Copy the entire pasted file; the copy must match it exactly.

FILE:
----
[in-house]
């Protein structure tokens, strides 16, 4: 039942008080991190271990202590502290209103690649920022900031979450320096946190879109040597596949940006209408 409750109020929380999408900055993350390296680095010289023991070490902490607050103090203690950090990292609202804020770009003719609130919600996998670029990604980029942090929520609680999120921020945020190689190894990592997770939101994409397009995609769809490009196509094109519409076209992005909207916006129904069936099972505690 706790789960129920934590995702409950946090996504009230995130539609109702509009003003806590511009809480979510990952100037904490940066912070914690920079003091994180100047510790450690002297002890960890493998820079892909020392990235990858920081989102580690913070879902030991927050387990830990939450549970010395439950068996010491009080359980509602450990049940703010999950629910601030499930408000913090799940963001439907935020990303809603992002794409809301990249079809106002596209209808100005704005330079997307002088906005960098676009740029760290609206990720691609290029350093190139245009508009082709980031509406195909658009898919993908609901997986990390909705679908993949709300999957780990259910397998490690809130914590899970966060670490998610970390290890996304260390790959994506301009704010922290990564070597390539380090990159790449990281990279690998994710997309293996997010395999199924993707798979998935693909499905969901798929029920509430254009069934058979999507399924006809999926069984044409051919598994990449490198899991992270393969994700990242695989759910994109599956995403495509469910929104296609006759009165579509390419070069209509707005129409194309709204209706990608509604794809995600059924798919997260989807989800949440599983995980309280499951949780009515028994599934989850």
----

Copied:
[in-house]
């Protein structure tokens, strides 16, 4: 039942008080991190271990202590502290209103690649920022900031979450320096946190879109040597596949940006209408 409750109020929380999408900055993350390296680095010289023991070490902490607050103090203690950090990292609202804020770009003719609130919600996998670029990604980029942090929520609680999120921020945020190689190894990592997770939101994409397009995609769809490009196509094109519409076209992005909207916006129904069936099972505690 706790789960129920934590995702409950946090996504009230995130539609109702509009003003806590511009809480979510990952100037904490940066912070914690920079003091994180100047510790450690002297002890960890493998820079892909020392990235990858920081989102580690913070879902030991927050387990830990939450549970010395439950068996010491009080359980509602450990049940703010999950629910601030499930408000913090799940963001439907935020990303809603992002794409809301990249079809106002596209209808100005704005330079997307002088906005960098676009740029760290609206990720691609290029350093190139245009508009082709980031509406195909658009898919993908609901997986990390909705679908993949709300999957780990259910397998490690809130914590899970966060670490998610970390290890996304260390790959994506301009704010922290990564070597390539380090990159790449990281990279690998994710997309293996997010395999199924993707798979998935693909499905969901798929029920509430254009069934058979999507399924006809999926069984044409051919598994990449490198899991992270393969994700990242695989759910994109599956995403495509469910929104296609006759009165579509390419070069209509707005129409194309709204209706990608509604794809995600059924798919997260989807989800949440599983995980309280499951949780009515028994599934989850």